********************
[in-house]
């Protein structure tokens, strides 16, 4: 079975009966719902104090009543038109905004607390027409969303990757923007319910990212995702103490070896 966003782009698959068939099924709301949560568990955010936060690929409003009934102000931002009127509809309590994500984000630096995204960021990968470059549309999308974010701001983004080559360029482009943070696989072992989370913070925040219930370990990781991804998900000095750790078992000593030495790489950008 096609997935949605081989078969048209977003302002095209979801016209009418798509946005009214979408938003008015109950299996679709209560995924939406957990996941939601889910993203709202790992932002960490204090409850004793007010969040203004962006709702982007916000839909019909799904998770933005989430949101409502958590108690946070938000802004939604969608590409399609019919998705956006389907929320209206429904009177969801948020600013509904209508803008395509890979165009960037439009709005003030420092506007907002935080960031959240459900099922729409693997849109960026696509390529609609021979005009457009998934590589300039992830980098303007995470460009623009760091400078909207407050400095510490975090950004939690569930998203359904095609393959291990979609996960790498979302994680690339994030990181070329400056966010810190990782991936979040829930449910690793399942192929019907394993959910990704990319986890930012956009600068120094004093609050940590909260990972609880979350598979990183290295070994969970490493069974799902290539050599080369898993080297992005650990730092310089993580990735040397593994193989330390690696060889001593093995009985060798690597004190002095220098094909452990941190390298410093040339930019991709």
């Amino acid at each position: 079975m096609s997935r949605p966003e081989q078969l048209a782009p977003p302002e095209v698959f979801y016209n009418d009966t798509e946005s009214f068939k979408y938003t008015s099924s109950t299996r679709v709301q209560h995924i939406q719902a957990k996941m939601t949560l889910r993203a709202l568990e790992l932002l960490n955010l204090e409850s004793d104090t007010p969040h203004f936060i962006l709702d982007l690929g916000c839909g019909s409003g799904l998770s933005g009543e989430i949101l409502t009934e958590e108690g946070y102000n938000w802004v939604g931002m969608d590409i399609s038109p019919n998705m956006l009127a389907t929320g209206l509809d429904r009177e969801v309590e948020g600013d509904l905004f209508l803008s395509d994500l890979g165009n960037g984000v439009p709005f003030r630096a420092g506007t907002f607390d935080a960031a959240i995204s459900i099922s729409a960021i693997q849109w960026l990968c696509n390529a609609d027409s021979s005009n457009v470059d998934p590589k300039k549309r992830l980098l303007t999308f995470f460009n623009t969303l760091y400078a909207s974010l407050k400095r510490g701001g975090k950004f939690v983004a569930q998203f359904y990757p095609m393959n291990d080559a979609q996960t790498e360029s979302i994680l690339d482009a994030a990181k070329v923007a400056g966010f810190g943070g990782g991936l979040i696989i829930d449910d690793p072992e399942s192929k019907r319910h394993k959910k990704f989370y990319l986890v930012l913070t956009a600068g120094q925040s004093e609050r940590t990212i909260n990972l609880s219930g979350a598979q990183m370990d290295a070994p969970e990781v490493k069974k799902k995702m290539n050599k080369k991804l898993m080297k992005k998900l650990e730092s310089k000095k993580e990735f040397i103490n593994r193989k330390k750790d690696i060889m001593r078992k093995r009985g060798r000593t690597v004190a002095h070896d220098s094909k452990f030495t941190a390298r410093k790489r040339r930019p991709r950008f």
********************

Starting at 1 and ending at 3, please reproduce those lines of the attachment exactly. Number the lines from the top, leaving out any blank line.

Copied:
[in-house]
């Protein structure tokens, strides 16, 4: 079975009966719902104090009543038109905004607390027409969303990757923007319910990212995702103490070896 966003782009698959068939099924709301949560568990955010936060690929409003009934102000931002009127509809309590994500984000630096995204960021990968470059549309999308974010701001983004080559360029482009943070696989072992989370913070925040219930370990990781991804998900000095750790078992000593030495790489950008 096609997935949605081989078969048209977003302002095209979801016209009418798509946005009214979408938003008015109950299996679709209560995924939406957990996941939601889910993203709202790992932002960490204090409850004793007010969040203004962006709702982007916000839909019909799904998770933005989430949101409502958590108690946070938000802004939604969608590409399609019919998705956006389907929320209206429904009177969801948020600013509904209508803008395509890979165009960037439009709005003030420092506007907002935080960031959240459900099922729409693997849109960026696509390529609609021979005009457009998934590589300039992830980098303007995470460009623009760091400078909207407050400095510490975090950004939690569930998203359904095609393959291990979609996960790498979302994680690339994030990181070329400056966010810190990782991936979040829930449910690793399942192929019907394993959910990704990319986890930012956009600068120094004093609050940590909260990972609880979350598979990183290295070994969970490493069974799902290539050599080369898993080297992005650990730092310089993580990735040397593994193989330390690696060889001593093995009985060798690597004190002095220098094909452990941190390298410093040339930019991709």
């Amino acid at each position: 079975m096609s997935r949605p966003e081989q078969l048209a782009p977003p302002e095209v698959f979801y016209n009418d009966t798509e946005s009214f068939k979408y938003t008015s099924s109950t299996r679709v709301q209560h995924i939406q719902a957990k996941m939601t949560l889910r993203a709202l568990e790992l932002l960490n955010l204090e409850s004793d104090t007010p969040h203004f936060i962006l709702d982007l690929g916000c839909g019909s409003g799904l998770s933005g009543e989430i949101l409502t009934e958590e108690g946070y102000n938000w802004v939604g931002m969608d590409i399609s038109p019919n998705m956006l009127a389907t929320g209206l509809d429904r009177e969801v309590e948020g600013d509904l905004f209508l803008s395509d994500l890979g165009n960037g984000v439009p709005f003030r630096a420092g506007t907002f607390d935080a960031a959240i995204s459900i099922s729409a960021i693997q849109w960026l990968c696509n390529a609609d027409s021979s005009n457009v470059d998934p590589k300039k549309r992830l980098l303007t999308f995470f460009n623009t969303l760091y400078a909207s974010l407050k400095r510490g701001g975090k950004f939690v983004a569930q998203f359904y990757p095609m393959n291990d080559a979609q996960t790498e360029s979302i994680l690339d482009a994030a990181k070329v923007a400056g966010f810190g943070g990782g991936l979040i696989i829930d449910d690793p072992e399942s192929k019907r319910h394993k959910k990704f989370y990319l986890v930012l913070t956009a600068g120094q925040s004093e609050r940590t990212i909260n990972l609880s219930g979350a598979q990183m370990d290295a070994p969970e990781v490493k069974k799902k995702m290539n050599k080369k991804l898993m080297k992005k998900l650990e730092s310089k000095k993580e990735f040397i103490n593994r193989k330390k750790d690696i060889m001593r078992k093995r009985g060798r000593t690597v004190a002095h070896d220098s094909k452990f030495t941190a390298r410093k790489r040339r930019p991709r950008f």